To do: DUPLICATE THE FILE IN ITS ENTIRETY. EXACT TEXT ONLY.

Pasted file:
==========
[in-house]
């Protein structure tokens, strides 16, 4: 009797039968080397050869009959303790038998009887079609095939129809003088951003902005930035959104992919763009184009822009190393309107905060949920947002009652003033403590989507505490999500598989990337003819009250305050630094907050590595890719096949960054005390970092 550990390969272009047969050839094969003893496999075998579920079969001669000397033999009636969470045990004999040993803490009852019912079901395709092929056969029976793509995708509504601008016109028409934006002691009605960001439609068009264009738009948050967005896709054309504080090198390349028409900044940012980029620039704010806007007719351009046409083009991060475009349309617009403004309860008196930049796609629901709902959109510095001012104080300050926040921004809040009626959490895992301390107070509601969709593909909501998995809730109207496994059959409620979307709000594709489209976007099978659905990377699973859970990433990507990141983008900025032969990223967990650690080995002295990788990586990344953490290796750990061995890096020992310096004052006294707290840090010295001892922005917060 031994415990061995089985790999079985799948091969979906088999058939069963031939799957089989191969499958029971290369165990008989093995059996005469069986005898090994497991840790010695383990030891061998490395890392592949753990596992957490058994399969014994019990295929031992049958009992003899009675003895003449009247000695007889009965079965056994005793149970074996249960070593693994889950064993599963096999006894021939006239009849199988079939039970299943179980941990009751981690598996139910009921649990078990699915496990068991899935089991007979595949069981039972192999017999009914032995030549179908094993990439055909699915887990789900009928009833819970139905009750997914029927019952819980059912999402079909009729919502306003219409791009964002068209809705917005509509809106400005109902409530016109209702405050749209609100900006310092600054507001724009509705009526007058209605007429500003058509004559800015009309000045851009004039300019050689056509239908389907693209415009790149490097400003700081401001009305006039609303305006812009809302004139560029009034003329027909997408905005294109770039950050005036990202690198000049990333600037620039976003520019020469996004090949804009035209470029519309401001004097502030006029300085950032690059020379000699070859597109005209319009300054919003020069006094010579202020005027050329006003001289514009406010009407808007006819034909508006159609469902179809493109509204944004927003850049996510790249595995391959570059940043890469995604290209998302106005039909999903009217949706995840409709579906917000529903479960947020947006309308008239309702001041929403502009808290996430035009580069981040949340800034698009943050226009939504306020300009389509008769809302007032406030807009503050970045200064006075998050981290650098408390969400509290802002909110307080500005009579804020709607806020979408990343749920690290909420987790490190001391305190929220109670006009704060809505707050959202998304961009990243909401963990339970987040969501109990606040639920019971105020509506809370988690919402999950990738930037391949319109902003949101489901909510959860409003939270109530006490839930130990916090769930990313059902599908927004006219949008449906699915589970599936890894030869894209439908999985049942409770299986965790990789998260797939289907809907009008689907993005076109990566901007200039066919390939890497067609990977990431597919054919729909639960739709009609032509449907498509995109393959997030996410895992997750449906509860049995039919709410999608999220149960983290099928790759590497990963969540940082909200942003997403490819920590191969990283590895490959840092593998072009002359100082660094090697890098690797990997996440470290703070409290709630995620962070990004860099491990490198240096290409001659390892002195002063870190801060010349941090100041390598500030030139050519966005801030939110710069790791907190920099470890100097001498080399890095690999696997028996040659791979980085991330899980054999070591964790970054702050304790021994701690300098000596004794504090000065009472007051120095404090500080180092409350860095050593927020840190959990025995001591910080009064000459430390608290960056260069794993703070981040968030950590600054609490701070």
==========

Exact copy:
[in-house]
């Protein structure tokens, strides 16, 4: 009797039968080397050869009959303790038998009887079609095939129809003088951003902005930035959104992919763009184009822009190393309107905060949920947002009652003033403590989507505490999500598989990337003819009250305050630094907050590595890719096949960054005390970092 550990390969272009047969050839094969003893496999075998579920079969001669000397033999009636969470045990004999040993803490009852019912079901395709092929056969029976793509995708509504601008016109028409934006002691009605960001439609068009264009738009948050967005896709054309504080090198390349028409900044940012980029620039704010806007007719351009046409083009991060475009349309617009403004309860008196930049796609629901709902959109510095001012104080300050926040921004809040009626959490895992301390107070509601969709593909909501998995809730109207496994059959409620979307709000594709489209976007099978659905990377699973859970990433990507990141983008900025032969990223967990650690080995002295990788990586990344953490290796750990061995890096020992310096004052006294707290840090010295001892922005917060 031994415990061995089985790999079985799948091969979906088999058939069963031939799957089989191969499958029971290369165990008989093995059996005469069986005898090994497991840790010695383990030891061998490395890392592949753990596992957490058994399969014994019990295929031992049958009992003899009675003895003449009247000695007889009965079965056994005793149970074996249960070593693994889950064993599963096999006894021939006239009849199988079939039970299943179980941990009751981690598996139910009921649990078990699915496990068991899935089991007979595949069981039972192999017999009914032995030549179908094993990439055909699915887990789900009928009833819970139905009750997914029927019952819980059912999402079909009729919502306003219409791009964002068209809705917005509509809106400005109902409530016109209702405050749209609100900006310092600054507001724009509705009526007058209605007429500003058509004559800015009309000045851009004039300019050689056509239908389907693209415009790149490097400003700081401001009305006039609303305006812009809302004139560029009034003329027909997408905005294109770039950050005036990202690198000049990333600037620039976003520019020469996004090949804009035209470029519309401001004097502030006029300085950032690059020379000699070859597109005209319009300054919003020069006094010579202020005027050329006003001289514009406010009407808007006819034909508006159609469902179809493109509204944004927003850049996510790249595995391959570059940043890469995604290209998302106005039909999903009217949706995840409709579906917000529903479960947020947006309308008239309702001041929403502009808290996430035009580069981040949340800034698009943050226009939504306020300009389509008769809302007032406030807009503050970045200064006075998050981290650098408390969400509290802002909110307080500005009579804020709607806020979408990343749920690290909420987790490190001391305190929220109670006009704060809505707050959202998304961009990243909401963990339970987040969501109990606040639920019971105020509506809370988690919402999950990738930037391949319109902003949101489901909510959860409003939270109530006490839930130990916090769930990313059902599908927004006219949008449906699915589970599936890894030869894209439908999985049942409770299986965790990789998260797939289907809907009008689907993005076109990566901007200039066919390939890497067609990977990431597919054919729909639960739709009609032509449907498509995109393959997030996410895992997750449906509860049995039919709410999608999220149960983290099928790759590497990963969540940082909200942003997403490819920590191969990283590895490959840092593998072009002359100082660094090697890098690797990997996440470290703070409290709630995620962070990004860099491990490198240096290409001659390892002195002063870190801060010349941090100041390598500030030139050519966005801030939110710069790791907190920099470890100097001498080399890095690999696997028996040659791979980085991330899980054999070591964790970054702050304790021994701690300098000596004794504090000065009472007051120095404090500080180092409350860095050593927020840190959990025995001591910080009064000459430390608290960056260069794993703070981040968030950590600054609490701070």